Paramount, out now
Ethan Hunt is convinced that there is an anti-IMF in play – the Syndicate – but with the IMF shut down, can he prevent global catastrophe?
Well, of course the answer is yes, but as with every one of the MI films, the fun is seeing how he does it, and quite how many death-defying situations Tom Cruise can put himself in. For once, the trailer doesn’t give everything away about the movie, and even the clips that have been released take on a completely different significance once you see them in context (particularly the brilliantly staged chase through Casablanca and its environs).
Christopher McQuarrie writes and directs, and brings elements of the greyer side of the spy game back to the franchise for the first time since Brian de Palma’s opening salvo nearly 20 years ago (a movie that gets a direct reference in one of the early scenes). You really are not sure which side characters are on – or indeed, whether there really are “sides” as such.
McQuarrie uses the “regular” IMF team very well: Cruise’s Hunt is called on some of his more arrogant traits, Jeremy Renner’s Brandt gets plenty of wry lines and his status within the team is critical, Ving Rhames’ Luther is as phlegmatic as ever, and Simon Pegg’s Benji is no longer there primarily as a comic relief character (one of my few criticisms of Ghost Protocol, the previous film, was the overemphasis on this). Cruise and Pegg share a lot of scenes across the movie, and their rapport is one of its strengths.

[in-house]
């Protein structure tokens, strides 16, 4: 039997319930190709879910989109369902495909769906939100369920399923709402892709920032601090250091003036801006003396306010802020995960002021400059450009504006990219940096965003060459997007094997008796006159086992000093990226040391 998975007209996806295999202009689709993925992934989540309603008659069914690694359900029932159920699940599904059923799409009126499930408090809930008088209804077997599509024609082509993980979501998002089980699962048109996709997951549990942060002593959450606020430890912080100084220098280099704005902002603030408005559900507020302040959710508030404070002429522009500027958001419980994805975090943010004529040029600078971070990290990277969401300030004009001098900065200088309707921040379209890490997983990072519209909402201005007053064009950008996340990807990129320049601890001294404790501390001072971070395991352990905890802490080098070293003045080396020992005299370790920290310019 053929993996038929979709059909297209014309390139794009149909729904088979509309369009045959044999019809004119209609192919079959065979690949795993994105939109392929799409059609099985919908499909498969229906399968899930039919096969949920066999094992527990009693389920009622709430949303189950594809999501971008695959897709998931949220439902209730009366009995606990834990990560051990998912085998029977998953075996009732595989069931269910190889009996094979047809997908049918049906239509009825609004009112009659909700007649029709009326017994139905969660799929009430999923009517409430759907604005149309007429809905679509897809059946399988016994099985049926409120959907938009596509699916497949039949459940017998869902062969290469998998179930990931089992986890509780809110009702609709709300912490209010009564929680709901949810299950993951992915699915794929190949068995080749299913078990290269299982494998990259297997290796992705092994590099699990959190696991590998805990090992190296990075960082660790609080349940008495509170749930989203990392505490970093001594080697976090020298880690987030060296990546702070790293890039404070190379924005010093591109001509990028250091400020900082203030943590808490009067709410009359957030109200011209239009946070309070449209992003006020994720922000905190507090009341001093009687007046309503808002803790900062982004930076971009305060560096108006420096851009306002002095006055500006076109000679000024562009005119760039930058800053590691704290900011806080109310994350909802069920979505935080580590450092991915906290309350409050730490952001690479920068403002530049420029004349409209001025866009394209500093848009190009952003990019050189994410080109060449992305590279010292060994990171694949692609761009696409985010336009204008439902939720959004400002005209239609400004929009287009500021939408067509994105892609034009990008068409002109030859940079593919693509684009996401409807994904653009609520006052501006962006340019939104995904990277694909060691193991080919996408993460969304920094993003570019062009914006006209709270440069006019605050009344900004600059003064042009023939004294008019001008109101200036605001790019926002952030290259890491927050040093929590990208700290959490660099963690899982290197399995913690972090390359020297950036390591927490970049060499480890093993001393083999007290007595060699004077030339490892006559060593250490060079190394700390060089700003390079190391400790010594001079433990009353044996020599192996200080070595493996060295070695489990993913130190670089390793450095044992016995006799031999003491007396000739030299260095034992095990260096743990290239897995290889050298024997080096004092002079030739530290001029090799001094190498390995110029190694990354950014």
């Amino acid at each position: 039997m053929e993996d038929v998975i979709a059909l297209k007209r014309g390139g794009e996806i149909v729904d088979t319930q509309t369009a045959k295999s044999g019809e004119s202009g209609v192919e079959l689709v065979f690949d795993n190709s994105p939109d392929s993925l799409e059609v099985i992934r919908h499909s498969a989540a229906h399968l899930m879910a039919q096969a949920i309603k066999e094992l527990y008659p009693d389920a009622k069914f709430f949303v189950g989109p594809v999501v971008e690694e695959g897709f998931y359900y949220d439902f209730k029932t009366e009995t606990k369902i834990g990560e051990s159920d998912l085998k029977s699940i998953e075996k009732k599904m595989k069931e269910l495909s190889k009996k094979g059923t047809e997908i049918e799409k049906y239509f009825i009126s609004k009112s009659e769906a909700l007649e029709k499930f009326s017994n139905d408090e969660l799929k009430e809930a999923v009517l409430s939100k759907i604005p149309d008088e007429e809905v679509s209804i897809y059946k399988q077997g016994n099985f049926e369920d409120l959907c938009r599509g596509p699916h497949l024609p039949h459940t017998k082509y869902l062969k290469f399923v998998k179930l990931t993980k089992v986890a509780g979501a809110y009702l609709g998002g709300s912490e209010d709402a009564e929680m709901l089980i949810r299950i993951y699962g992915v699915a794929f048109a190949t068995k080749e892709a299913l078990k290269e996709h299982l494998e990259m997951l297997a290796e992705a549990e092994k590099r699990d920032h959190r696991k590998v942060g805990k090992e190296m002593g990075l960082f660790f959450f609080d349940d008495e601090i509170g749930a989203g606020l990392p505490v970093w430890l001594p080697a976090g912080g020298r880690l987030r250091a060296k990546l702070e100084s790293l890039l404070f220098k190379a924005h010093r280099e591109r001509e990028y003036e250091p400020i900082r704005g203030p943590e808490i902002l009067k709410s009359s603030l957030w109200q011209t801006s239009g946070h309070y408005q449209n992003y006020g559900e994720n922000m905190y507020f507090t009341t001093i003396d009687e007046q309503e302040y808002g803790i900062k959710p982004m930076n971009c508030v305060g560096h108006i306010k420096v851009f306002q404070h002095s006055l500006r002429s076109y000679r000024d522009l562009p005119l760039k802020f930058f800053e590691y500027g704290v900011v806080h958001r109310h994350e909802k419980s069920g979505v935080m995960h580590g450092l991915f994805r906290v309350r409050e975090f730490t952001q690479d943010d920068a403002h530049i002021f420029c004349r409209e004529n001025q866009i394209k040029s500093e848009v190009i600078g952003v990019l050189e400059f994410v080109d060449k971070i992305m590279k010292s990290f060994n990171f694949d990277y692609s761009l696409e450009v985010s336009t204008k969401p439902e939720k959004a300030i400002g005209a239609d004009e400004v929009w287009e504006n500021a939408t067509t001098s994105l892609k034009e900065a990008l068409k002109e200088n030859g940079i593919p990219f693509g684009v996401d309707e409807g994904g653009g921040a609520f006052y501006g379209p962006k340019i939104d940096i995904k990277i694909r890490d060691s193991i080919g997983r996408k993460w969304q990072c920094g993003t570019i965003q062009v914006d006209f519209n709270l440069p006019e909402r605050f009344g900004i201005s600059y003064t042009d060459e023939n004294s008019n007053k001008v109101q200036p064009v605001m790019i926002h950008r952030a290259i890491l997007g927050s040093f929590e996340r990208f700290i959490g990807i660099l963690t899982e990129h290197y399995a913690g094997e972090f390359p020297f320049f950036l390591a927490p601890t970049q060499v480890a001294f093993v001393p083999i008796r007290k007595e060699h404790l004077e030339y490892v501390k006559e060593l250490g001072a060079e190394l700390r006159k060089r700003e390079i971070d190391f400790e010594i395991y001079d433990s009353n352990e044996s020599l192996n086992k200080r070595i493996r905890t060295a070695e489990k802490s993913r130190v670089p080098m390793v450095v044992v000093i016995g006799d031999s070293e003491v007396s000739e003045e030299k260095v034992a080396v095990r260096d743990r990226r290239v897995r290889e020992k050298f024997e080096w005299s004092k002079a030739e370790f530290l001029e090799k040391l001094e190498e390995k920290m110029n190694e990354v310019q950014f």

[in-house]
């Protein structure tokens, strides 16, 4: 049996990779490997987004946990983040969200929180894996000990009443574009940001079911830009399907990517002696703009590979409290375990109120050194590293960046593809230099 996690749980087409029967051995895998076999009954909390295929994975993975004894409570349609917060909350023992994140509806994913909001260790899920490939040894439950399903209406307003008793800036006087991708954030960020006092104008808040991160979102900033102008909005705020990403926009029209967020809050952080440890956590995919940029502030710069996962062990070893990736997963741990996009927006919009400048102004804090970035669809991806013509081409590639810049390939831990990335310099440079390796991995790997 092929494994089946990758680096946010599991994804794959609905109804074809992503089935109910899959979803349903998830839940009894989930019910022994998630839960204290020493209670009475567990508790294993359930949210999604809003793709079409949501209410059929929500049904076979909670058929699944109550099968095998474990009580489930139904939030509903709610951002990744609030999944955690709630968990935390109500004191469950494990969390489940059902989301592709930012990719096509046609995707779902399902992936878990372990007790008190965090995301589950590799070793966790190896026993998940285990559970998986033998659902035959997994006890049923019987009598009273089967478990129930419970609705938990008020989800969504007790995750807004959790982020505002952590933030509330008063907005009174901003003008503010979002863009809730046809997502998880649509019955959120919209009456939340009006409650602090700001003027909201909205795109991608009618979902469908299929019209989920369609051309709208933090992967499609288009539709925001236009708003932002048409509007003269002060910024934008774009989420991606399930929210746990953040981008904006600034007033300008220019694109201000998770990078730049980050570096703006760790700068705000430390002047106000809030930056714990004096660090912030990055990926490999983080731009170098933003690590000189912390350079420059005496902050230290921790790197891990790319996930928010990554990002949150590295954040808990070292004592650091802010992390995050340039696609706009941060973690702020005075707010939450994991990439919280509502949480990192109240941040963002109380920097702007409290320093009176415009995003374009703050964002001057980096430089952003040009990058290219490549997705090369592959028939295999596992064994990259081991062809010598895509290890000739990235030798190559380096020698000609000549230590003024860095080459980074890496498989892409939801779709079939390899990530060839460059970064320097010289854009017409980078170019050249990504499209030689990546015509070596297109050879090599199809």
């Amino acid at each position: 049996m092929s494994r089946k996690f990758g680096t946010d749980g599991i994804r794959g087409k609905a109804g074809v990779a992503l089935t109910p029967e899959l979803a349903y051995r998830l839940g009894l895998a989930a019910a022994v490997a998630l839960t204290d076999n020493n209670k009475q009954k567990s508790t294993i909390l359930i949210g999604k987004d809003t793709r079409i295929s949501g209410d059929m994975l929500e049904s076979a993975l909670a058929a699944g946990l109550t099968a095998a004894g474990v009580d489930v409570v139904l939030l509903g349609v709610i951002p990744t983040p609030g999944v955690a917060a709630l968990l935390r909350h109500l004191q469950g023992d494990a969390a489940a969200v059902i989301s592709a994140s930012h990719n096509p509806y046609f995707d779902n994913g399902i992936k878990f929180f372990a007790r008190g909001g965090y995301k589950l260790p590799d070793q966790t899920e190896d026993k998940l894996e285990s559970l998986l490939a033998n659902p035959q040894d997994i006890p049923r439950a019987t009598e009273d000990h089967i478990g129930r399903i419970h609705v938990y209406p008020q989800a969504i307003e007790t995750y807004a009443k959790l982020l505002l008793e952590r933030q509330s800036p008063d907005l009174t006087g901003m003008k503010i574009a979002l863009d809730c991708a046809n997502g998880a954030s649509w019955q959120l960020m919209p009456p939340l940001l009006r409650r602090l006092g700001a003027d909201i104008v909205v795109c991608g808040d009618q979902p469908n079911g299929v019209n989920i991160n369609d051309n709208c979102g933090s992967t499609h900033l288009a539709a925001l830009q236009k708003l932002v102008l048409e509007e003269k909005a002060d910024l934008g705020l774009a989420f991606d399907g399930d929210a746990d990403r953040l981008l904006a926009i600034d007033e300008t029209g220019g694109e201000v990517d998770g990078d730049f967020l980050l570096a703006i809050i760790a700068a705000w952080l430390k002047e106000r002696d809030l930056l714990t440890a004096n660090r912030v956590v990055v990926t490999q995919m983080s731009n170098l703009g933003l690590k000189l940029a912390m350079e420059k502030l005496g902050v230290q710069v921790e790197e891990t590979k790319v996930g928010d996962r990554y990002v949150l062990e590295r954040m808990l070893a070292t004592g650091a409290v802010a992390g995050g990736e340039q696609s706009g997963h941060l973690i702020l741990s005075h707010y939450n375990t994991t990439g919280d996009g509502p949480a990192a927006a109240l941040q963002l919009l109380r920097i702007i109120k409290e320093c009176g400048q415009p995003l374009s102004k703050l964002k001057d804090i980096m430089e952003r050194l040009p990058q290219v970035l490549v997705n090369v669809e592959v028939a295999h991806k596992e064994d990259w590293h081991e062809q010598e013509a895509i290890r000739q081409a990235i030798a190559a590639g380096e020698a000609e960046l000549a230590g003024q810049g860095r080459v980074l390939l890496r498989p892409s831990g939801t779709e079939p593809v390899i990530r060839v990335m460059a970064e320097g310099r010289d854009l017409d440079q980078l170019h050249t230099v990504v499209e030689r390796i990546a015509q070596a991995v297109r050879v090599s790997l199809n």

The guest stars are likewise well drawn: Rebecca Ferguson is simply amazing (and kudos to both her and her stunt double Lucy Cork for the action sequences), while Sean Harris’ bad guy sets out his stall very early in the film, and continues to be a malevolent presence throughout. Alec Baldwin is the latest in the long line of CIA bosses who doesn’t seem able to deal with the IMF, while his British counterpart, played by Simon McBurney, is more of a realist than any of those around him.
There’s a grand sense of scale in this – from Havana to Vienna to Morocco to London (and elsewhere) – and the cinematography highlights the differences in locations. Joe Kraemer’s soundtrack is one of my favourites of the series: he uses Lalo Schifrin’s theme and incidental music from the original show throughout, but adds in his own motifs, notably a nicely-upside down counterpoint to Schifrin’s theme for Ethan. A performance of Turandot is central to the middle act of the film, and Kraemer incorporates elements from Nessun Dorma into later scenes, especially between Cruise and Ferguson, adding extra texture to the moment (particularly at the end where Nessun Dorma and the Ethan theme play against each other).
Perhaps inevitably, with the current crop of serious and not-so-serious spy films, there are moments where you feel as if McQuarrie and Cruise are paying homage to (or, if you want to be cynical, borrowing heavily from) other movies – certain elements are recognisable from Quantum of Solace, Skyfall and The Man From UNCLE – but they are all given a distinctive twist.
Let’s be honest: if you go to a Mission: Impossible movie, you’re not expecting the sort of philosophical discussions that underpinned something like Toby Whithouse’s recent 70s spy series, The Game. You want exciting stunts, Tom Cruise saving the day, and masks being pulled off at exactly the right moment… And Rogue Nation provides all of that with gusto.
Verdict: Setting the bar high for the new batch of spy films, Rogue Nation is probably the best outing for the IMF since Brian de Palma’s original. 9/10